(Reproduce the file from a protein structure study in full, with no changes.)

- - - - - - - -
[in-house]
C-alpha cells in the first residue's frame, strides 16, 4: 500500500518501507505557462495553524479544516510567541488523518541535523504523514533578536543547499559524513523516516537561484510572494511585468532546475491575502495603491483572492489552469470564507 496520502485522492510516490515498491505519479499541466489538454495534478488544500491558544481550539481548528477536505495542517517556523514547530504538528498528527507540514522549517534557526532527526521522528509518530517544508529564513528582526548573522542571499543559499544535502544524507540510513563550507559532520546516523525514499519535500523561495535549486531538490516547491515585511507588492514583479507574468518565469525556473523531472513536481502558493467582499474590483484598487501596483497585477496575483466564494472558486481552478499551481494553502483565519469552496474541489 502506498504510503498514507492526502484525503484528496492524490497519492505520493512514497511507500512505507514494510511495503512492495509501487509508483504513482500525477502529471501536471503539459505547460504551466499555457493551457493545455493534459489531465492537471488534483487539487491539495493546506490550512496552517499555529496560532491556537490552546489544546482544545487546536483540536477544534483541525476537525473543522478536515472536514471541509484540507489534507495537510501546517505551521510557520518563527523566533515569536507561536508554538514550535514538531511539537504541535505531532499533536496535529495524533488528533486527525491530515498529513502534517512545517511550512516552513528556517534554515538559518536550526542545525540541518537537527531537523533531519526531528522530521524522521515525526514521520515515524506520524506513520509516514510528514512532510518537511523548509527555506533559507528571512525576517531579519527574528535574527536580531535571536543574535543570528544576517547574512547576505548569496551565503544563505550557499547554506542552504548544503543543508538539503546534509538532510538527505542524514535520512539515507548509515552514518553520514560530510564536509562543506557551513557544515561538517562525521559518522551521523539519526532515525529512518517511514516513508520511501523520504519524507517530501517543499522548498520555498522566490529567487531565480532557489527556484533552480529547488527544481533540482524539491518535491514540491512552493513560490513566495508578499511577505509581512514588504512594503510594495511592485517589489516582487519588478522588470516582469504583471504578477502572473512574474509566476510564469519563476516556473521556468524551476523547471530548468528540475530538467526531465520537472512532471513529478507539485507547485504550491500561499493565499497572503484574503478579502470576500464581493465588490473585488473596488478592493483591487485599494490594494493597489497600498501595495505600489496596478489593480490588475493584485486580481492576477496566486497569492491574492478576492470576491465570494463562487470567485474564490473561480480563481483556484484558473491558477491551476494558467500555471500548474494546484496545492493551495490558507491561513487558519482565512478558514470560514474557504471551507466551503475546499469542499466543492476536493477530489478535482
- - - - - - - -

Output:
[in-house]
C-alpha cells in the first residue's frame, strides 16, 4: 500500500518501507505557462495553524479544516510567541488523518541535523504523514533578536543547499559524513523516516537561484510572494511585468532546475491575502495603491483572492489552469470564507 496520502485522492510516490515498491505519479499541466489538454495534478488544500491558544481550539481548528477536505495542517517556523514547530504538528498528527507540514522549517534557526532527526521522528509518530517544508529564513528582526548573522542571499543559499544535502544524507540510513563550507559532520546516523525514499519535500523561495535549486531538490516547491515585511507588492514583479507574468518565469525556473523531472513536481502558493467582499474590483484598487501596483497585477496575483466564494472558486481552478499551481494553502483565519469552496474541489 502506498504510503498514507492526502484525503484528496492524490497519492505520493512514497511507500512505507514494510511495503512492495509501487509508483504513482500525477502529471501536471503539459505547460504551466499555457493551457493545455493534459489531465492537471488534483487539487491539495493546506490550512496552517499555529496560532491556537490552546489544546482544545487546536483540536477544534483541525476537525473543522478536515472536514471541509484540507489534507495537510501546517505551521510557520518563527523566533515569536507561536508554538514550535514538531511539537504541535505531532499533536496535529495524533488528533486527525491530515498529513502534517512545517511550512516552513528556517534554515538559518536550526542545525540541518537537527531537523533531519526531528522530521524522521515525526514521520515515524506520524506513520509516514510528514512532510518537511523548509527555506533559507528571512525576517531579519527574528535574527536580531535571536543574535543570528544576517547574512547576505548569496551565503544563505550557499547554506542552504548544503543543508538539503546534509538532510538527505542524514535520512539515507548509515552514518553520514560530510564536509562543506557551513557544515561538517562525521559518522551521523539519526532515525529512518517511514516513508520511501523520504519524507517530501517543499522548498520555498522566490529567487531565480532557489527556484533552480529547488527544481533540482524539491518535491514540491512552493513560490513566495508578499511577505509581512514588504512594503510594495511592485517589489516582487519588478522588470516582469504583471504578477502572473512574474509566476510564469519563476516556473521556468524551476523547471530548468528540475530538467526531465520537472512532471513529478507539485507547485504550491500561499493565499497572503484574503478579502470576500464581493465588490473585488473596488478592493483591487485599494490594494493597489497600498501595495505600489496596478489593480490588475493584485486580481492576477496566486497569492491574492478576492470576491465570494463562487470567485474564490473561480480563481483556484484558473491558477491551476494558467500555471500548474494546484496545492493551495490558507491561513487558519482565512478558514470560514474557504471551507466551503475546499469542499466543492476536493477530489478535482